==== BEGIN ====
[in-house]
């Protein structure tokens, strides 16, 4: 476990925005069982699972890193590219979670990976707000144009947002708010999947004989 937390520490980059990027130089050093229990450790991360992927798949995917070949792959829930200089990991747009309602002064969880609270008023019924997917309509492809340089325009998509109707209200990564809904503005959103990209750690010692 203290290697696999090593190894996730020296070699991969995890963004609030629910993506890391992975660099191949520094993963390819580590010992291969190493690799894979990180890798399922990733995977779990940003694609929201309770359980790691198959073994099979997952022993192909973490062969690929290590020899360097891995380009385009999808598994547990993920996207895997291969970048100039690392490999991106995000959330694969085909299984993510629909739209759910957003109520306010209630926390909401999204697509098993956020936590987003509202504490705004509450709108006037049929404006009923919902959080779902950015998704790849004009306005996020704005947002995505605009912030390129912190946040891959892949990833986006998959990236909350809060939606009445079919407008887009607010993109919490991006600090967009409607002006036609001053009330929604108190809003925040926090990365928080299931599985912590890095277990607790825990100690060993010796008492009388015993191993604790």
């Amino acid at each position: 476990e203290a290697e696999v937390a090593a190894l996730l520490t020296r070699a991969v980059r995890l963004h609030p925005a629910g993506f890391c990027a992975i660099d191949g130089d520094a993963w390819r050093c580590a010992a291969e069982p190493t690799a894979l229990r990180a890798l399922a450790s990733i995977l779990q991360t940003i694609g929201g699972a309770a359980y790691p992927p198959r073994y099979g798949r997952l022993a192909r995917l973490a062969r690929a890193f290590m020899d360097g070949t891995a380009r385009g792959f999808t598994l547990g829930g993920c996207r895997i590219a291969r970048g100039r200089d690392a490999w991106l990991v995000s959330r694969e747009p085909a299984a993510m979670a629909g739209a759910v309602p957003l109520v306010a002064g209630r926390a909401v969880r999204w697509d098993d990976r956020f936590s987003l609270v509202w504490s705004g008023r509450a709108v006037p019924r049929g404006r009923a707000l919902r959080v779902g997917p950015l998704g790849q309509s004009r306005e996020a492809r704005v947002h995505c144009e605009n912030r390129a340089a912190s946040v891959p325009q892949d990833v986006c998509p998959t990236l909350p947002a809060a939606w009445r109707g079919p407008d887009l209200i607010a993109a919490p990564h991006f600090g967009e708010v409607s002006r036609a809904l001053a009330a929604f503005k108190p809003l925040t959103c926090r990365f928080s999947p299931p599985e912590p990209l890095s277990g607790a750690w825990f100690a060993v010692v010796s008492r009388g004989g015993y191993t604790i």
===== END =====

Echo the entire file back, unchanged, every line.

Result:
[in-house]
């Protein structure tokens, strides 16, 4: 476990925005069982699972890193590219979670990976707000144009947002708010999947004989 937390520490980059990027130089050093229990450790991360992927798949995917070949792959829930200089990991747009309602002064969880609270008023019924997917309509492809340089325009998509109707209200990564809904503005959103990209750690010692 203290290697696999090593190894996730020296070699991969995890963004609030629910993506890391992975660099191949520094993963390819580590010992291969190493690799894979990180890798399922990733995977779990940003694609929201309770359980790691198959073994099979997952022993192909973490062969690929290590020899360097891995380009385009999808598994547990993920996207895997291969970048100039690392490999991106995000959330694969085909299984993510629909739209759910957003109520306010209630926390909401999204697509098993956020936590987003509202504490705004509450709108006037049929404006009923919902959080779902950015998704790849004009306005996020704005947002995505605009912030390129912190946040891959892949990833986006998959990236909350809060939606009445079919407008887009607010993109919490991006600090967009409607002006036609001053009330929604108190809003925040926090990365928080299931599985912590890095277990607790825990100690060993010796008492009388015993191993604790």
């Amino acid at each position: 476990e203290a290697e696999v937390a090593a190894l996730l520490t020296r070699a991969v980059r995890l963004h609030p925005a629910g993506f890391c990027a992975i660099d191949g130089d520094a993963w390819r050093c580590a010992a291969e069982p190493t690799a894979l229990r990180a890798l399922a450790s990733i995977l779990q991360t940003i694609g929201g699972a309770a359980y790691p992927p198959r073994y099979g798949r997952l022993a192909r995917l973490a062969r690929a890193f290590m020899d360097g070949t891995a380009r385009g792959f999808t598994l547990g829930g993920c996207r895997i590219a291969r970048g100039r200089d690392a490999w991106l990991v995000s959330r694969e747009p085909a299984a993510m979670a629909g739209a759910v309602p957003l109520v306010a002064g209630r926390a909401v969880r999204w697509d098993d990976r956020f936590s987003l609270v509202w504490s705004g008023r509450a709108v006037p019924r049929g404006r009923a707000l919902r959080v779902g997917p950015l998704g790849q309509s004009r306005e996020a492809r704005v947002h995505c144009e605009n912030r390129a340089a912190s946040v891959p325009q892949d990833v986006c998509p998959t990236l909350p947002a809060a939606w009445r109707g079919p407008d887009l209200i607010a993109a919490p990564h991006f600090g967009e708010v409607s002006r036609a809904l001053a009330a929604f503005k108190p809003l925040t959103c926090r990365f928080s999947p299931p599985e912590p990209l890095s277990g607790a750690w825990f100690a060993v010692v010796s008492r009388g004989g015993y191993t604790i």